Reporter: Shannon Samson
Web Producer: Kerry Corum
Novelty lenses may give you a scary look for Halloween, but the side effects could be a real nightmare.
The Food and Drug Administration wants you to know what can go wrong.
The FDA says people are buying decorative contact lenses over the internet, or at flea markets, and convenience stores. And that's putting their health in jeopardy. So the agency is urging consumers not to buy these lenses, unless they've seen an eye care professional.
Your eyes can be accessorized. Search on the internet and you will find contact lenses that support your favorite team, or make you look spooky. The style called "Dead Eye" is so dramatic, the wearer can't see out of them.
Actually, experts say any of these lenses can have that effect, if they shift during use.
Optometrist Larry Woods says, "You have your pupil covered up by the opaque part of the lens, and you've not been instructed as to what to do when that happens. You're in a risky situation at that point."
It's Christy Knight's job to sit down with patients, and teach them how to wear and care, for their contact lenses. Still, plenty of patients end up getting infections. Christy is a Certified Ophthalmic Assistant, and she says, "All the handling and everything else that you touch, and also so many people want to take them out and rinse them with water, or put them in their mouth and that is the worst thing you can do."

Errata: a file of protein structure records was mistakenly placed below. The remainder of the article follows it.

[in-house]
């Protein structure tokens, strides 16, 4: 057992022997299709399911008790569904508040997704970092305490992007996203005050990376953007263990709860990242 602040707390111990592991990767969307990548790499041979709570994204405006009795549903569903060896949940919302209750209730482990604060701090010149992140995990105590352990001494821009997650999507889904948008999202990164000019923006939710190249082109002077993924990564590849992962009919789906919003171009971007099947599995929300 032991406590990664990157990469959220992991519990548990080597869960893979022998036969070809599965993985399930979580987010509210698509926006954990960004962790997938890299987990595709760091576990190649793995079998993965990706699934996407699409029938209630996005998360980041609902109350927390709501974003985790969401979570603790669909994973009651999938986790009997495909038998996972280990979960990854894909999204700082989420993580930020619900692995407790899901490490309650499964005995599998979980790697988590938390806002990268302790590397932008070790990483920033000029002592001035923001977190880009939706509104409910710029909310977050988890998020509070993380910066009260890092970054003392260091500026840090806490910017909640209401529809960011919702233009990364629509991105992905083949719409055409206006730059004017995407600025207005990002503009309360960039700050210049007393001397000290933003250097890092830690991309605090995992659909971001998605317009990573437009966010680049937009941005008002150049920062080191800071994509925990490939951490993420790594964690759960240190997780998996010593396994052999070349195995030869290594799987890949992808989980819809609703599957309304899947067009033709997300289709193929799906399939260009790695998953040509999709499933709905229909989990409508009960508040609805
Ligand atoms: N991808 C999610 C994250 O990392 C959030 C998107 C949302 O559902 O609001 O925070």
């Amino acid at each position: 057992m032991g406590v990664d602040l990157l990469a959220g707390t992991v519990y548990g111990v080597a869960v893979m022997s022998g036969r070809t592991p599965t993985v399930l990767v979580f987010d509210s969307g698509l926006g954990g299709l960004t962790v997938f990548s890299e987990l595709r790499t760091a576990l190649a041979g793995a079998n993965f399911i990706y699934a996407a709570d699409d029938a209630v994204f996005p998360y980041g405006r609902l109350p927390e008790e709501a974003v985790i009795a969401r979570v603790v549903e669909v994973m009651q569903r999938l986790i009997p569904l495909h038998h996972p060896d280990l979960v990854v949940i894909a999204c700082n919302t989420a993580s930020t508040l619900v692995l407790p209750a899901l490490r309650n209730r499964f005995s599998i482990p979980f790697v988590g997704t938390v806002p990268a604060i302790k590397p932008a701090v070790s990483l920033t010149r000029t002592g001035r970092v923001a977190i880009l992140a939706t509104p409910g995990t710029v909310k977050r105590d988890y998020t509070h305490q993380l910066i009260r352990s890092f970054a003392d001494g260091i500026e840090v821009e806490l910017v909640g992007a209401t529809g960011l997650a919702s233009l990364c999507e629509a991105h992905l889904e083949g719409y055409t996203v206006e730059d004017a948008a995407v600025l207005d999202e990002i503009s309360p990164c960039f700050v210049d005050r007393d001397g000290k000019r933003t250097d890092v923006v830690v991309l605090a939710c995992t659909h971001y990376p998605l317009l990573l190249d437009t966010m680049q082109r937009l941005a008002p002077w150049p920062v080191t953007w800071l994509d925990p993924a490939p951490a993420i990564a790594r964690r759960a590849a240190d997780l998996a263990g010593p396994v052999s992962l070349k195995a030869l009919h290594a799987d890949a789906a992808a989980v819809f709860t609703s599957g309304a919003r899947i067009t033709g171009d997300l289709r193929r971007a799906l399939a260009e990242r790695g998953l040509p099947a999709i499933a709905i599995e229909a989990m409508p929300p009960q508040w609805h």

Imagine what people are doing who don't get the lecture. They wear lenses that don't fit. They're sleeping and swimming in them, sharing them with friends. And, if they're cleaning them at all, they may not be doing it properly.
Dr. Woods says, "There's a tendency for people to damage lenses as well, if they're not taught to take it out properly. And so the next time they put that lens in, it may have a tear in it that they may not realize, before that can lead to corneal injury."
Corneal injury can lead to infection. These conditions not only impair vision, they can lead to blindness or eye loss. Dr. Woods says it's important to remember that contact lenses are medical devices, and if you don't need to be wearing them to see, you're putting yourself at risk unnecessarily.
One clinical journal reports that HIV transmission is a potential risk among people who share contact lenses, although no cases have been documented.
And if anyone has any complaints about these contact lenses, they can report them to the FDA.
Are these lenses legal? Non-corrective lenses don't fall under the FDA's jurisdiction, but there's a bill in the house that may change that.
Report complaints to the FDA by phone at 1-800-FDA-1088, or by fax at 1-800-FDA-0178, or by mail to:
Food and Drug Administration
5600 Fishers Lane
Rockville, MD, 20850